Fire Damper Installation, Configuration and Joint Method

Fire dampers are one of the most critical components in HVAC. They prevent fire from spreading from one room to the other rooms. However, incorrect installation can lead to a fire damper malfunction and wrong configuration and joint method can hinder the inspection work.

Many engineers don’t pay enough attention to how their fire dampers are configured, connected and installed in wall and slab openings, leading to their fire dampers not doing what they’re supposed to do in critical situations.

Most of the time, the configuration, size and joint method of a fire damper are decided based on “as long as it fits into the duct”. Now, we should revisit how fire dampers are supposed to be installed.

What is a Fire Damper?

To understand why fire dampers should be installed in certain ways, we must first understand what is a fire damper and what it supposed to do.

In HVAC, large air conditioning ducts often need to penetrate through walls and slabs. We usually locate the air handling unit (AHU) in a dedicated room and run the duct toward the room that needs air conditioning. So, it is inevitable that one or more wall penetrations are required.

Whenever a duct penetrates through a wall, the penetration point which we call duct opening or wall opening, must have a fire damper.

In case of a fire outbreak, the fire damper will close to prevent the fire from spreading to the adjacent room. In fire protection, this is known as fire compartmentation.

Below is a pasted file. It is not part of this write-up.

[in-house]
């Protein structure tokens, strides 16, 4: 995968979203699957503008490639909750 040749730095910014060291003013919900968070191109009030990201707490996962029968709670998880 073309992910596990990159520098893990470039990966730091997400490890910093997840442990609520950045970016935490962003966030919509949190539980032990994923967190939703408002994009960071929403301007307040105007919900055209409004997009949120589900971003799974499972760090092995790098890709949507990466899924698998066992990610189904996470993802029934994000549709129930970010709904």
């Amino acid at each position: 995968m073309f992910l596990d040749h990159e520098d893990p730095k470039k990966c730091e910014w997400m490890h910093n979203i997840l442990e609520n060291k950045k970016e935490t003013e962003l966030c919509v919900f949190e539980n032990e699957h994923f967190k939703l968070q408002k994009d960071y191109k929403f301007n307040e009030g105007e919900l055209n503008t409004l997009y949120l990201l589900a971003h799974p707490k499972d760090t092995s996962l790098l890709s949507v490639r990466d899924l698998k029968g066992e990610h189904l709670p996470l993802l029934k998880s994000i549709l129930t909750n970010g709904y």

So, most of the time, any wall penetration must have a fire damper, unless both rooms (before and after the penetration) are not a fire compartment.

If we’re dealing with offices, hotels and hospitals, fire dampers are certainly required.

Now, the concern is air conditioning ducts are usually not fire-rated. So, during a fire, they may collapse under the immense heat. If the fire damper is just slotted inside the duct, the collapse could pull the fire damper down, leaving a hole at the wall penetration point.

That’s why we need to make sure not just that there is a fire damper in the wall opening, but also that the fire damper is properly installed.

Fire Damper Installation in Wall Penetration

When a duct needs to penetrate through a wall, we typically make an opening about 50mm (2″) all-round wider than the duct size. For example, if the duct size is 1500x300mm, the wall opening size is 1600x400mm.

After the wall opening is done, we put a duct collar (sleeve) that’s already wrapped with a layer of insulation into the wall. The duct collar may not fit perfectly with some loose space but it’s fine because we can seal up the extra space with cement and stones later on.

After that, we want to secure the duct collar onto the wall with angle irons. The angle irons should be bolted onto the duct collar on one side and bolted to the wall on the other side. That’ll make sure the duct collar stays intact on the wall.

Next, we slot a fire damper into the duct collar. If we’re using a motorized damper, we need to make sure our damper actuator configuration is correct (more on that later).

Finally, we connect the duct on both sides. Here, it is also recommended to use a breakaway joint for the connection between the duct and the duct collar to further ensure that the duct collar alongside the fire damper won’t be pulled down in case the main duct collapses.